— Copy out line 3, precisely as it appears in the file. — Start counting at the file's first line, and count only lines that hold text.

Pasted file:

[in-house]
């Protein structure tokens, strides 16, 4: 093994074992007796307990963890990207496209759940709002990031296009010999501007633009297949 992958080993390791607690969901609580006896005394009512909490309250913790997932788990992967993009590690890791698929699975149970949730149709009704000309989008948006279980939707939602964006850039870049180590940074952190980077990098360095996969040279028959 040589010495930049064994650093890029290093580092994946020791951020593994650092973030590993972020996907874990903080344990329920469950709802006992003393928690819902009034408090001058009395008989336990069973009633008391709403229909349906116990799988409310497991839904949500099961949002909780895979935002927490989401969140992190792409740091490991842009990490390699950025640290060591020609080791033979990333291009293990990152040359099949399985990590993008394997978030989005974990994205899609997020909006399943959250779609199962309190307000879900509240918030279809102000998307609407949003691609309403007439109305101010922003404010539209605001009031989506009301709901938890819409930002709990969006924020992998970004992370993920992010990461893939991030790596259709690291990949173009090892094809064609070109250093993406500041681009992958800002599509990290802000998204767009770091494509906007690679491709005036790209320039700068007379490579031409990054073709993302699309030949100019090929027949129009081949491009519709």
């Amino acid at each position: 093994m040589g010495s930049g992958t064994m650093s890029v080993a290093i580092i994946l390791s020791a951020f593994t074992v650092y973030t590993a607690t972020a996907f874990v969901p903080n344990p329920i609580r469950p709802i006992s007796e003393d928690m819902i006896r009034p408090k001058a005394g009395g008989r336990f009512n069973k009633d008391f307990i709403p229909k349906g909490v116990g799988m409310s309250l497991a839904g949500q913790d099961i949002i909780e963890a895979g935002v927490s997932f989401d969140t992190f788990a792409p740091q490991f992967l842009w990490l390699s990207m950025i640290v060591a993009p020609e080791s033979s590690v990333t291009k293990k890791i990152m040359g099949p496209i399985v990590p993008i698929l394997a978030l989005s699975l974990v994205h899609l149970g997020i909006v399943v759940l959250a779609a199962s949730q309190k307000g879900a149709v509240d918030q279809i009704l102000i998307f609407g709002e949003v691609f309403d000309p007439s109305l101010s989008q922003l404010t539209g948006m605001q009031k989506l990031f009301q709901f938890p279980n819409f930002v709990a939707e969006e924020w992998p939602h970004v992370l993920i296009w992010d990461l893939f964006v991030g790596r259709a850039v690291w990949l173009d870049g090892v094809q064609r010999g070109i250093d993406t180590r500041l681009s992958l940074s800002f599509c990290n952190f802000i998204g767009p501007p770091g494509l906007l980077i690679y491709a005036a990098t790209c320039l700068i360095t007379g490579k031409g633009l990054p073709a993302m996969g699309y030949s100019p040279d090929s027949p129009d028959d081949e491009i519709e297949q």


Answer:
């Amino acid at each position: 093994m040589g010495s930049g992958t064994m650093s890029v080993a290093i580092i994946l390791s020791a951020f593994t074992v650092y973030t590993a607690t972020a996907f874990v969901p903080n344990p329920i609580r469950p709802i006992s007796e003393d928690m819902i006896r009034p408090k001058a005394g009395g008989r336990f009512n069973k009633d008391f307990i709403p229909k349906g909490v116990g799988m409310s309250l497991a839904g949500q913790d099961i949002i909780e963890a895979g935002v927490s997932f989401d969140t992190f788990a792409p740091q490991f992967l842009w990490l390699s990207m950025i640290v060591a993009p020609e080791s033979s590690v990333t291009k293990k890791i990152m040359g099949p496209i399985v990590p993008i698929l394997a978030l989005s699975l974990v994205h899609l149970g997020i909006v399943v759940l959250a779609a199962s949730q309190k307000g879900a149709v509240d918030q279809i009704l102000i998307f609407g709002e949003v691609f309403d000309p007439s109305l101010s989008q922003l404010t539209g948006m605001q009031k989506l990031f009301q709901f938890p279980n819409f930002v709990a939707e969006e924020w992998p939602h970004v992370l993920i296009w992010d990461l893939f964006v991030g790596r259709a850039v690291w990949l173009d870049g090892v094809q064609r010999g070109i250093d993406t180590r500041l681009s992958l940074s800002f599509c990290n952190f802000i998204g767009p501007p770091g494509l906007l980077i690679y491709a005036a990098t790209c320039l700068i360095t007379g490579k031409g633009l990054p073709a993302m996969g699309y030949s100019p040279d090929s027949p129009d028959d081949e491009i519709e297949q």